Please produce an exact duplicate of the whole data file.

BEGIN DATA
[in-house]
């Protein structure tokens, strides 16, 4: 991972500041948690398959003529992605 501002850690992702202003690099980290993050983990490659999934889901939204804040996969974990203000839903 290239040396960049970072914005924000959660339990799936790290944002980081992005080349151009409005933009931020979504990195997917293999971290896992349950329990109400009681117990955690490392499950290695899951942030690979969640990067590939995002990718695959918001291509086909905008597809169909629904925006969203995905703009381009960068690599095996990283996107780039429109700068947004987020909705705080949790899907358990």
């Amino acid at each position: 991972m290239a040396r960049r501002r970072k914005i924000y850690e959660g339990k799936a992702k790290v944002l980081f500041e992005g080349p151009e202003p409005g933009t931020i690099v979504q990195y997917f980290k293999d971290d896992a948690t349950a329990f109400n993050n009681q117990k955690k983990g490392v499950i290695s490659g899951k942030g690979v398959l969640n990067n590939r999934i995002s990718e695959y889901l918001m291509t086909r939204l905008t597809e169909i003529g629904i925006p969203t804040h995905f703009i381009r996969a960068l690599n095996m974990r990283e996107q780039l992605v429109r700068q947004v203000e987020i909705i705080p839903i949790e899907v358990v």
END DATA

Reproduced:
[in-house]
């Protein structure tokens, strides 16, 4: 991972500041948690398959003529992605 501002850690992702202003690099980290993050983990490659999934889901939204804040996969974990203000839903 290239040396960049970072914005924000959660339990799936790290944002980081992005080349151009409005933009931020979504990195997917293999971290896992349950329990109400009681117990955690490392499950290695899951942030690979969640990067590939995002990718695959918001291509086909905008597809169909629904925006969203995905703009381009960068690599095996990283996107780039429109700068947004987020909705705080949790899907358990």
């Amino acid at each position: 991972m290239a040396r960049r501002r970072k914005i924000y850690e959660g339990k799936a992702k790290v944002l980081f500041e992005g080349p151009e202003p409005g933009t931020i690099v979504q990195y997917f980290k293999d971290d896992a948690t349950a329990f109400n993050n009681q117990k955690k983990g490392v499950i290695s490659g899951k942030g690979v398959l969640n990067n590939r999934i995002s990718e695959y889901l918001m291509t086909r939204l905008t597809e169909i003529g629904i925006p969203t804040h995905f703009i381009r996969a960068l690599n095996m974990r990283e996107q780039l992605v429109r700068q947004v203000e987020i909705i705080p839903i949790e899907v358990v």